They are ashamed and humiliated and cut off from themselves – they have to cut themselves off or they would see what happened to them is wrong. They have generally spent more time examining and understanding their partner than they have understood themselves.

And by that I mean something very, very specific. I mean I understand why they would accept such disrespectful treatment.

This doesn’t mean how to change my partner to be nicer to me. or ‘how can I shape my behavior so that it is friendlier to me?’ I am asked these a lot at the beginning, often in a veiled way, but essentially the same question that is asked in a million ways: “How can I change my partner?”

No, the question they really have to deal with is, “What the hell have you done to someone who treated you like dirt?”

Because in a high-conflict divorce, it is imperative that my clients fully and completely understand that every stall, every negative, every contrived tactic is intentional.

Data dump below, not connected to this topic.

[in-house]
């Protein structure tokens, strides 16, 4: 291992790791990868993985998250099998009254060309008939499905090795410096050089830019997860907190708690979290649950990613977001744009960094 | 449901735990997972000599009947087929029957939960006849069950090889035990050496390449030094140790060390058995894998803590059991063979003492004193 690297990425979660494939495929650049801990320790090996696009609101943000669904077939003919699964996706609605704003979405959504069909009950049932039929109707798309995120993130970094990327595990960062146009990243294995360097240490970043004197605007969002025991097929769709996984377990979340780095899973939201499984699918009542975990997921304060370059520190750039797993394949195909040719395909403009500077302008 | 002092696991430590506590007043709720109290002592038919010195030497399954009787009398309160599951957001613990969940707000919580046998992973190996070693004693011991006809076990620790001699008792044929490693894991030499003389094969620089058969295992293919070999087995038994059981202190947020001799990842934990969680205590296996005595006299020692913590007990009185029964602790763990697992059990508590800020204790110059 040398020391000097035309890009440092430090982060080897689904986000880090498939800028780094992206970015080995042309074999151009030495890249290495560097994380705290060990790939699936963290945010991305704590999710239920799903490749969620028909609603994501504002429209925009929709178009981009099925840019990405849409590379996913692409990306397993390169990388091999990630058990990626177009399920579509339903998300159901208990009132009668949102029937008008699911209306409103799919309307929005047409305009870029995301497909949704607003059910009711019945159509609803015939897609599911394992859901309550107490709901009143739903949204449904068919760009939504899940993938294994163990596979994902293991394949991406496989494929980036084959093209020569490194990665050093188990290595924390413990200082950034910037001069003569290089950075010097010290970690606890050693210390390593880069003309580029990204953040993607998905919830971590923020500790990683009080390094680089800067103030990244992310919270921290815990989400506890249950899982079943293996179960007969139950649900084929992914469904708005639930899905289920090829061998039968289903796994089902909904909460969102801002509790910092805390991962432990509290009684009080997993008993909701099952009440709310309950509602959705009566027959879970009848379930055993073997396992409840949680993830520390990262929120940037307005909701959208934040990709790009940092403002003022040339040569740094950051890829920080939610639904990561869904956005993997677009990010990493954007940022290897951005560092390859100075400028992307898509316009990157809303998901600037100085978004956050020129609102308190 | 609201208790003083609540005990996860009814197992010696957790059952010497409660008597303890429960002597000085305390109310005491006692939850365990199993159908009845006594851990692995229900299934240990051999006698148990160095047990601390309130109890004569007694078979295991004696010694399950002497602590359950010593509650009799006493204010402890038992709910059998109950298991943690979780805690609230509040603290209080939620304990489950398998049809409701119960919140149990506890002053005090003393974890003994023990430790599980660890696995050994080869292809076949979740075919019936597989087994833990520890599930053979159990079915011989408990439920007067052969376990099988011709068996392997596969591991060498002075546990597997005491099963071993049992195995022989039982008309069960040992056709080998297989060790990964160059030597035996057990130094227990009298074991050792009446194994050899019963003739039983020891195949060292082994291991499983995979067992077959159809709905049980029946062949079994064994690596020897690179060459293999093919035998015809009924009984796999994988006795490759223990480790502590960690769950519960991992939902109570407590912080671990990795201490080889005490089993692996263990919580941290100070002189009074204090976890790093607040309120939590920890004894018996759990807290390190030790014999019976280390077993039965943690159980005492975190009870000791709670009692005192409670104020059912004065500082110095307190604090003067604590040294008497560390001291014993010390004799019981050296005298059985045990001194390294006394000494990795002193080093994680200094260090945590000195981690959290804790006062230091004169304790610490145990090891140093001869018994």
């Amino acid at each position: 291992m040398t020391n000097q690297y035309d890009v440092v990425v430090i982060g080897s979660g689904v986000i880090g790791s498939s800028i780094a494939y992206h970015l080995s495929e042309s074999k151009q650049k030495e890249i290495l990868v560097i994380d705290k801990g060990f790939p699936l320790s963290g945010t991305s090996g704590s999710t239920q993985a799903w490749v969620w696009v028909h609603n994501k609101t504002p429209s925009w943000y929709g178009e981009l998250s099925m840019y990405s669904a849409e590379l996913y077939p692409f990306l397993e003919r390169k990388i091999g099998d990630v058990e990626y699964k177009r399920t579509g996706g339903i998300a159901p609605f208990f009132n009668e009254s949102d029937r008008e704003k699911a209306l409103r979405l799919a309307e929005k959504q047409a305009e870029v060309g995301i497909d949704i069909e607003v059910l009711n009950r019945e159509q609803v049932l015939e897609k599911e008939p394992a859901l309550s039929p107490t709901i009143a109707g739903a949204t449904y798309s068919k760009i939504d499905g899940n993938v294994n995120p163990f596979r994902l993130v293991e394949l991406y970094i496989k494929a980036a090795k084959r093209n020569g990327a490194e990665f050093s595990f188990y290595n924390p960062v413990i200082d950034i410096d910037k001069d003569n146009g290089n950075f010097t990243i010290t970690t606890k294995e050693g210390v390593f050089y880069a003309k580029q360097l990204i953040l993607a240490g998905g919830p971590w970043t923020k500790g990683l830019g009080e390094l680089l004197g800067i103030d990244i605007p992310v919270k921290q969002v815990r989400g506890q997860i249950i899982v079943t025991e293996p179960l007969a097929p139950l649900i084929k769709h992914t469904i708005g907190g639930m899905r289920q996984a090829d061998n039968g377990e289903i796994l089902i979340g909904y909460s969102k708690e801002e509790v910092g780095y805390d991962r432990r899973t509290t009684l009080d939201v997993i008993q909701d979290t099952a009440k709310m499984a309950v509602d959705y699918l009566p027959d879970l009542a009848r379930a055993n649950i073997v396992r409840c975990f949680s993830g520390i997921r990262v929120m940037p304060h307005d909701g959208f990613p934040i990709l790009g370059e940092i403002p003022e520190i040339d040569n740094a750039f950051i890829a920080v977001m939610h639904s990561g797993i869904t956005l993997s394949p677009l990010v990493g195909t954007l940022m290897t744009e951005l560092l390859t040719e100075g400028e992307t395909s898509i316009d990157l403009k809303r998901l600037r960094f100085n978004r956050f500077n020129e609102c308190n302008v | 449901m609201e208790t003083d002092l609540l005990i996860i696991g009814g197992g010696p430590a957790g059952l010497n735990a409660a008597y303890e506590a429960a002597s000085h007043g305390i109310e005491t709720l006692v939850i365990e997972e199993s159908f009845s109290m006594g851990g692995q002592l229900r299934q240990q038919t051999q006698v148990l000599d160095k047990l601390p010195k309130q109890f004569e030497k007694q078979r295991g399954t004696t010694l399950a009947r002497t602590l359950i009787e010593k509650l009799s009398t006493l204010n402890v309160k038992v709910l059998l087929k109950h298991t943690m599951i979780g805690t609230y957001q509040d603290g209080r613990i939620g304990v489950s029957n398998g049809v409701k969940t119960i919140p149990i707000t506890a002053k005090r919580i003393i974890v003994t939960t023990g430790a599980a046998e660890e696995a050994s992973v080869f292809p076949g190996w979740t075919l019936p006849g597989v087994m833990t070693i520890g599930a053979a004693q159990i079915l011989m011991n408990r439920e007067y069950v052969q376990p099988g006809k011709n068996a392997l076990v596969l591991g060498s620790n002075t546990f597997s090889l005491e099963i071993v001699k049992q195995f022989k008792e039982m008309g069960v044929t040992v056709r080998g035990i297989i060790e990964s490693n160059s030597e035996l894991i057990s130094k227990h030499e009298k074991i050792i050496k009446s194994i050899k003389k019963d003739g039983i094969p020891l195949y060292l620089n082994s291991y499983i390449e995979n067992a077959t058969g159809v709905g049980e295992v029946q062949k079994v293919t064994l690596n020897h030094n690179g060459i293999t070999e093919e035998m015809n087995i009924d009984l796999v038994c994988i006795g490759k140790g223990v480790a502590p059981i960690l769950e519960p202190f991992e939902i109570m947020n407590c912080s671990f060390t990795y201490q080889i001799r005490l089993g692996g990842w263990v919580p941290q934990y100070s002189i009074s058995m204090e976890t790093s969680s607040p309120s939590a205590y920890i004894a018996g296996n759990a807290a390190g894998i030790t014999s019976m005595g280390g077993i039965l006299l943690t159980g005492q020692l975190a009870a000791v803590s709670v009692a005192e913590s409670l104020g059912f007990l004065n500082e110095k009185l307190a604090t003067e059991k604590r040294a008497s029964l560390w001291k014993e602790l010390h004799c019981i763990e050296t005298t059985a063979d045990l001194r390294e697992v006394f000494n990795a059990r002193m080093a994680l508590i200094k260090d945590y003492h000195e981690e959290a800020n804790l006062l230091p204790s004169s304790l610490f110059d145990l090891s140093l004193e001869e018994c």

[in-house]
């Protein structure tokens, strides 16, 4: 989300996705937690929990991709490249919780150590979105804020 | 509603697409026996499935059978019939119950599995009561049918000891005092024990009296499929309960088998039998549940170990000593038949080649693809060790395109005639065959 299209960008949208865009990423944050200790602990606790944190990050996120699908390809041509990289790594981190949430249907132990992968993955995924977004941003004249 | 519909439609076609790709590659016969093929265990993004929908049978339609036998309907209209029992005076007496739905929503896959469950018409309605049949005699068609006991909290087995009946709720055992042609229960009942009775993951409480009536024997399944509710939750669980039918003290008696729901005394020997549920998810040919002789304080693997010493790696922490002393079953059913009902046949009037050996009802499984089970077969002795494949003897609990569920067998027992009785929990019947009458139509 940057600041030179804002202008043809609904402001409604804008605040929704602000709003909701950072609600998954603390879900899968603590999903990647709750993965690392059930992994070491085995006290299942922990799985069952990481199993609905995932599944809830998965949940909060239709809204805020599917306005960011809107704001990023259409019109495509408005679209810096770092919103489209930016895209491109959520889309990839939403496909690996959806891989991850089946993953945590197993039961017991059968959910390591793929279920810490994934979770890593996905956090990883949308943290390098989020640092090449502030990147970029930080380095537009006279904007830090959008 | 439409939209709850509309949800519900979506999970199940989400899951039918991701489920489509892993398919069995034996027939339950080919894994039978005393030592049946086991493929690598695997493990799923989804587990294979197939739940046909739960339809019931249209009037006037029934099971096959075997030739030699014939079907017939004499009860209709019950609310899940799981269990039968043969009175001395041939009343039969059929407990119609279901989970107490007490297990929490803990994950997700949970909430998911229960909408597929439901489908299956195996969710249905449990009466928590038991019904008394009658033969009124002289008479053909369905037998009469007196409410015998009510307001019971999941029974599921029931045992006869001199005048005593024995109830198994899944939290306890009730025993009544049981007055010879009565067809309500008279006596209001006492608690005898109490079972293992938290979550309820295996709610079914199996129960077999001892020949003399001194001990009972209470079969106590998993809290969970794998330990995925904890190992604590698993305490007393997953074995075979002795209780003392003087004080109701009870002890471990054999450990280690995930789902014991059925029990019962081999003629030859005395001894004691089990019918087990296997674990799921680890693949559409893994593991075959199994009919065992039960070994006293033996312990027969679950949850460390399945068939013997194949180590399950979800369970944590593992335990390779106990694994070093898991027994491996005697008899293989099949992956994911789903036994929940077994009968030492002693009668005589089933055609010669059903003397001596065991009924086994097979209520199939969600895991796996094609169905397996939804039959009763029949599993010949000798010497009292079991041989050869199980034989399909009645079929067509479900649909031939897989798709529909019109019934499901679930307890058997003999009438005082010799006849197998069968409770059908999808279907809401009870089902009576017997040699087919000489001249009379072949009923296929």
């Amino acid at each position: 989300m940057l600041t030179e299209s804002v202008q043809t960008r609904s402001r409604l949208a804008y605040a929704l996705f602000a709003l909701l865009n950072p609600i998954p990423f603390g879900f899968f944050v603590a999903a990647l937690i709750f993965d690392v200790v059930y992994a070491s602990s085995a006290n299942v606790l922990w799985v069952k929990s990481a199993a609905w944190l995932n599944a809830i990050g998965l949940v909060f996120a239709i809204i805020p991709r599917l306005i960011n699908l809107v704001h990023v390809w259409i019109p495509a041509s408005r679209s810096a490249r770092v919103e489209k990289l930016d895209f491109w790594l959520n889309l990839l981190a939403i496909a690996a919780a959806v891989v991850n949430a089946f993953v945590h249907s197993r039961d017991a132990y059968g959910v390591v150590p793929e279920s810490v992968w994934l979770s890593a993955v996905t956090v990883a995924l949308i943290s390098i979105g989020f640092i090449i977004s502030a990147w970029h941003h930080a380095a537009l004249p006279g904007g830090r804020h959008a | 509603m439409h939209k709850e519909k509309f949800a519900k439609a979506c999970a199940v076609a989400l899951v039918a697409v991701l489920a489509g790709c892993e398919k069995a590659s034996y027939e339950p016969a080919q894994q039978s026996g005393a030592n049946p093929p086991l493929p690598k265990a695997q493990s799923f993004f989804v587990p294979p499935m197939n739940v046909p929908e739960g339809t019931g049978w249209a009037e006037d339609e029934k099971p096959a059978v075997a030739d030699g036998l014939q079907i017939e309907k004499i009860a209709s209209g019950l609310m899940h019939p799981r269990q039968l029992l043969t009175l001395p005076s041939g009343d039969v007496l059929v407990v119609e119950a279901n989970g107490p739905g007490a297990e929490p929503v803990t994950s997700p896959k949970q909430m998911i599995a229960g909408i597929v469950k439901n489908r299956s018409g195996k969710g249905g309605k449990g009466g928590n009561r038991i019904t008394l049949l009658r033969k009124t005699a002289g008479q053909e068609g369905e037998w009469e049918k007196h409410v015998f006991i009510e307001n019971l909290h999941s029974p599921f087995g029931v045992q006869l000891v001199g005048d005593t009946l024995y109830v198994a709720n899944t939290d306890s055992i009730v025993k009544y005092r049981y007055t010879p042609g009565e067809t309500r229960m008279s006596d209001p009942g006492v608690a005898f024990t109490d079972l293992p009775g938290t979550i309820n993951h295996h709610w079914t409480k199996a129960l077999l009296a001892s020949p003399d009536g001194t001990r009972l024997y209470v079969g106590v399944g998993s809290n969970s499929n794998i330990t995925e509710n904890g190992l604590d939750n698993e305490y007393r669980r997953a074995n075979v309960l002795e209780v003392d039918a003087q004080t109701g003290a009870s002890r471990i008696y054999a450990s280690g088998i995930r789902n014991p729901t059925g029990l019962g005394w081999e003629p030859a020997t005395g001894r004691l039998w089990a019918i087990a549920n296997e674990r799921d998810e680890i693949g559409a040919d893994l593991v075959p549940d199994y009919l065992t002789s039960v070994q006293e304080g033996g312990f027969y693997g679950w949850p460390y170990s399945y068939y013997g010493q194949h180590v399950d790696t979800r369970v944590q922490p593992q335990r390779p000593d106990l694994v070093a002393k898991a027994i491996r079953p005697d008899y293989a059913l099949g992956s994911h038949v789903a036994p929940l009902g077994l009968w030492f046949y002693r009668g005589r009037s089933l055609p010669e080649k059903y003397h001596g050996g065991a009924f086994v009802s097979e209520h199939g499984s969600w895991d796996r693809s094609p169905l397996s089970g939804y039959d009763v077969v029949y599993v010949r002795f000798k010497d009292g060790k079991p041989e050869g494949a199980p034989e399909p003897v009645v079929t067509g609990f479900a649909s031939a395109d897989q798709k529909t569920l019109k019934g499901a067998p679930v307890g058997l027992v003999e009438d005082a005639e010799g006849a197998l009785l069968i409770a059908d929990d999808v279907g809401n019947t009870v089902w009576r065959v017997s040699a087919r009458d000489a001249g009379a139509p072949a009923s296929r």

These individuals are not innocent bystanders who have been manipulated by greedy lawyers. Nor are they aware of Asperger’s innocents who are ignorant of social norms. They are individuals who are totally focused on winning.


Many years ago I came across a colleague of my ex who had refused to divorce his ex-wife for 10 years. At the time the meaning went over my head. Now I see it differently. He was so determined to win that he would rather wait a decade than let go and move on. Maybe he was happy that he could hold out for so long. Maybe he thought he had won.

Winning in these terms is such a strange concept to many of us. We may think we’re competitive, but until you find yourself in a conflict-ridden divorce, you have no idea what competition is.

This is about dealing with people who have been arguing for years about trivial parking tickets, creating error lists, scrolling through page by page, spending hours on the phone over a minor, incorrectly calculated bill. The really competitive ones will fight their own shadow for a skanky bone.


This is of course incredibly mentally unhealthy for these people and likely leads to all sorts of health problems: heart, cancer, diabetes, high blood pressure. Unfortunately, her extreme craziness is also a health warning to those around her due to two factors: time and shock.